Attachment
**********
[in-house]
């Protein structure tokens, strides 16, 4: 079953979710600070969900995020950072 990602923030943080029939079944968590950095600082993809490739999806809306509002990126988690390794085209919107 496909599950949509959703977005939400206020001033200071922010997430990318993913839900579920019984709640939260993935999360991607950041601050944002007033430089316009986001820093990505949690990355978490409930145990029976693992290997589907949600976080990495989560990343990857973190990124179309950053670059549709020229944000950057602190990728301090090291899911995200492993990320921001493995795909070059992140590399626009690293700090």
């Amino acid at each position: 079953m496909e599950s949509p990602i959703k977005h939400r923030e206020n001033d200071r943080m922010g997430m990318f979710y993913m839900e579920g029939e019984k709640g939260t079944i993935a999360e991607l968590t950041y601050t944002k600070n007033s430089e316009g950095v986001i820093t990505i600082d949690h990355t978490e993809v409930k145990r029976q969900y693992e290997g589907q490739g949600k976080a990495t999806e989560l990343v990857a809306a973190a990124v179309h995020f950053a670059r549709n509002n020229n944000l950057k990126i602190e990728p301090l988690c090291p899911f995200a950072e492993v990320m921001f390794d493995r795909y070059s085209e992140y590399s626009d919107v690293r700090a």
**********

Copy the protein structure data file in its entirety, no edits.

[in-house]
């Protein structure tokens, strides 16, 4: 079953979710600070969900995020950072 990602923030943080029939079944968590950095600082993809490739999806809306509002990126988690390794085209919107 496909599950949509959703977005939400206020001033200071922010997430990318993913839900579920019984709640939260993935999360991607950041601050944002007033430089316009986001820093990505949690990355978490409930145990029976693992290997589907949600976080990495989560990343990857973190990124179309950053670059549709020229944000950057602190990728301090090291899911995200492993990320921001493995795909070059992140590399626009690293700090």
């Amino acid at each position: 079953m496909e599950s949509p990602i959703k977005h939400r923030e206020n001033d200071r943080m922010g997430m990318f979710y993913m839900e579920g029939e019984k709640g939260t079944i993935a999360e991607l968590t950041y601050t944002k600070n007033s430089e316009g950095v986001i820093t990505i600082d949690h990355t978490e993809v409930k145990r029976q969900y693992e290997g589907q490739g949600k976080a990495t999806e989560l990343v990857a809306a973190a990124v179309h995020f950053a670059r549709n509002n020229n944000l950057k990126i602190e990728p301090l988690c090291p899911f995200a950072e492993v990320m921001f390794d493995r795909y070059s085209e992140y590399s626009d919107v690293r700090a």